The trade deal will establish China’s dominance of trade With the ASEAN. If the Biden presidency is keen on CPTPP+US, it might be an opportunity for India to join the bloc
The RCEP was finally signed by its 15 members on the sidelines of the Asean Summit last week. Kicking off of RCEP will have interesting implications for the region. These implications are connected to the onset of a Biden Presidency in the US and the steady advancement of the Resilient Supply Chain Initiative (RSCI).
The RCEP would be going ahead without India. This would make it a trade deal that includes the ten Asean economies, and all of Asean’s bilateral FTA partners, except India. The most significant part of the deal is the new market access that it would create for some member economies. These include China and Japan—the two largest economies of the group—which weren’t part of any bilateral or regional trade pacts. China, Japan and Korea were negotiating a trilateral trade pact, which now might become inconsequential following RCEP. In this respect, RCEP—despite growing out of an Asean-centric economic framework—would actually produce much greater market access outside of the Asean, among non-Asean members China, Japan and Korea. Asean’s specific market access gains would be over and above those that are already available through various Asean+1 FTAs. Additional market access gains would be more with respect to China, in terms of the additional tariff coverage and concessions that RCEP would provide.
China clearly is the biggest beneficiary of RCEP. Apart from the additional preferential access it obtains in Japanese, Korean, and other member markets, by concluding RCEP, it is also able to pull off strategic dividends. Notwithstanding difficult relations with some Asean members in recent months, most notably Australia and Japan, the conclusion of RCEP establishes the significance of China as the undisputed leader of trade pacts in the region. As the RCEP proceeds, it would establish China’s decisive say in writing the rules of trade in the region through the RCEP. And this is precisely what the US would be wary of.
The finalisation of RCEP just before a new Democrat President-elect walks into White House marks the culmination of a peculiar cycle of events around the US role in trade engagement in the Asia-Pacific. President Obama had specifically pointed to RCEP as a project that would give China the undisputed lead in dominating trade governance in Asia by virtue of being the largest economy in the group. He had pitched the Trans-Pacific Partnership (TPP) as an obvious and essential alternative for counterbalancing Chinese strategic domination of the regional trade game. The US was taken out of the TPP almost as soon as President Trump entered the Oval office. The remaining members managed to salvage the deal, largely due to the spirited leadership provided by Japan and Australia. While the TPP survives as the Comprehensive and Progressive Trans-Pacific Partnership (CPTPP), without the US, it is incapable of being a strategic counterweight to China, and the RCEP.
President-elect Biden was a champion of TPP in the Obama administration. There are expectations of him revisiting the possibility of US rejoining the CPTPP. In a sense, following the conclusion of RCEP, the Biden Presidency might not be left with an alternative in this regard. Nothing other than a CPTPP that includes the US would be able to counterbalance China in economic size and strategic clout.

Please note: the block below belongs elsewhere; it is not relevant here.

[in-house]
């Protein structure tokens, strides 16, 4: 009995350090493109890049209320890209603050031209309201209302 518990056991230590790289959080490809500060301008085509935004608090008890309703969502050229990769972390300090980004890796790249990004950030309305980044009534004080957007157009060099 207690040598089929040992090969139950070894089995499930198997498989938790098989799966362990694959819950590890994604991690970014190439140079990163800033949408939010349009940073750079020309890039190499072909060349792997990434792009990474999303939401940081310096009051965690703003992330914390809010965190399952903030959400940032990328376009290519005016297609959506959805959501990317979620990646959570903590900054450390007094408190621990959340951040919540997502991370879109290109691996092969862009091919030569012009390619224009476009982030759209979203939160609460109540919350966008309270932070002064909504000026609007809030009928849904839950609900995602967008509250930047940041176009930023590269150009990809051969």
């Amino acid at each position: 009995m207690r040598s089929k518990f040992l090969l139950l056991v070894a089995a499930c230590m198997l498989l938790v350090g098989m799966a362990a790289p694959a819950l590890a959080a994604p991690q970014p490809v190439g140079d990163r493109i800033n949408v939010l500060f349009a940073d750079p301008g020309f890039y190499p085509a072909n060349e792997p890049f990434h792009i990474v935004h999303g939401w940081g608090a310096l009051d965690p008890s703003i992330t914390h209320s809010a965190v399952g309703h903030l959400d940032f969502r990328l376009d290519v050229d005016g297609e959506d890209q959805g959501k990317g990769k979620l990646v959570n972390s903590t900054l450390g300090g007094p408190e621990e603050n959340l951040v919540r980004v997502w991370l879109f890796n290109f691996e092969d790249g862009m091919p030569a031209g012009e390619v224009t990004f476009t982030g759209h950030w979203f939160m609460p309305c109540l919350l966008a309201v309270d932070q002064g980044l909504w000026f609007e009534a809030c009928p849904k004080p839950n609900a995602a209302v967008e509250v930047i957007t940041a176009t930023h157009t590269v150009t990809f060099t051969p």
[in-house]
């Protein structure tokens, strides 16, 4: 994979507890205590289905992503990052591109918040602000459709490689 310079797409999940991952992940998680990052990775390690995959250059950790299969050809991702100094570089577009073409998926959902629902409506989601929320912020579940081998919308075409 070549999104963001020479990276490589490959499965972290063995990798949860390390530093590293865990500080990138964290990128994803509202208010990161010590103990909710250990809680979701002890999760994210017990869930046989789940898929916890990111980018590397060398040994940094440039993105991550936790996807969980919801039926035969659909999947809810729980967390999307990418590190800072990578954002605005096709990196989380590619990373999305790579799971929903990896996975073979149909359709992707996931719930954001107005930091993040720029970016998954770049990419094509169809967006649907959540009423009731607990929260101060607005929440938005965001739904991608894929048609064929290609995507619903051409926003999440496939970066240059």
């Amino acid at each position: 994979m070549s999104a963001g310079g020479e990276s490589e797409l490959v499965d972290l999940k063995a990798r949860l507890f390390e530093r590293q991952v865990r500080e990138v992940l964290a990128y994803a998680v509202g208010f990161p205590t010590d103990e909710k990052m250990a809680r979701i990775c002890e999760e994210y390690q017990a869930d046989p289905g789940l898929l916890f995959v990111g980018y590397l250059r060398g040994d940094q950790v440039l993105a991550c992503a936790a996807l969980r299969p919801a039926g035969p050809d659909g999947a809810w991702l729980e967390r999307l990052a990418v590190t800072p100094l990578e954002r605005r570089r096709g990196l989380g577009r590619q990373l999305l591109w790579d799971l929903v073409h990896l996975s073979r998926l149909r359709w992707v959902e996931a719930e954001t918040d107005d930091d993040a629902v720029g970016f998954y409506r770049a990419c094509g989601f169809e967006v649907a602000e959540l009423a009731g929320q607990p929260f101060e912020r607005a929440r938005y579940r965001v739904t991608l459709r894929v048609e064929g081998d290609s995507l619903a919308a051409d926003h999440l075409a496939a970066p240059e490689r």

Implications of RCEP get further complicated in the light of developments over the past few months. The Indo-Pacific idea is getting stronger by the day. The Quad—a security partnership between the US, Japan, India and Australia—is looking to expand beyond defence and assume broader strategic proportions. With geopolitics beginning to contribute significantly to the construction of economic alliances, including the reorganisation of regional supply chains, the search for an Indo-Pacific trade and economic compact is likely to hasten following the conclusion of RCEP.
It is not just the US that would be keen on drafting an Indo-Pacific trade framework. Following RCEP, and the almost non-existent possibility of returning to its fold, India too, might find itself working actively on moving towards an Indo-Pacific trade deal. Common ground to relocate supply chains out of mainland China, taking shape through the RSCI, provide enough substance for fleshing out the deal.
The biggest strategic motivation for a Biden Presidency to rejoin CPTPP could be the intention to snatch the strategic advantage from China in managing trade in the Indo-Pacific. The RCEP, which has a sizeable number of key Indo-Pacific economies—Japan, Australia, Korea, Vietnam and Indonesia, to name a few—would need to stick to these countries to stick to the trade agreement after its ratification. China would naturally utilise the RCEP for retaining its control over regional supply chains. This would put the RSCI initiative in trouble. It would also disturb the US efforts to gather an Indo-Pacific group of friendly countries to work against China.
RCEP might actually force the Biden Presidency to look at returning to CPTPP much more proactively than it might have imagined. It would also, expectedly, look at India to join the bloc. Might India be willing to do so? That would be another challenge to navigate. India’s challenges from the RCEP might have increased in spite of staying out of it.
The author is Senior Research Fellow and Research Lead, Institute of South Asian Studies, NUS
Views are personal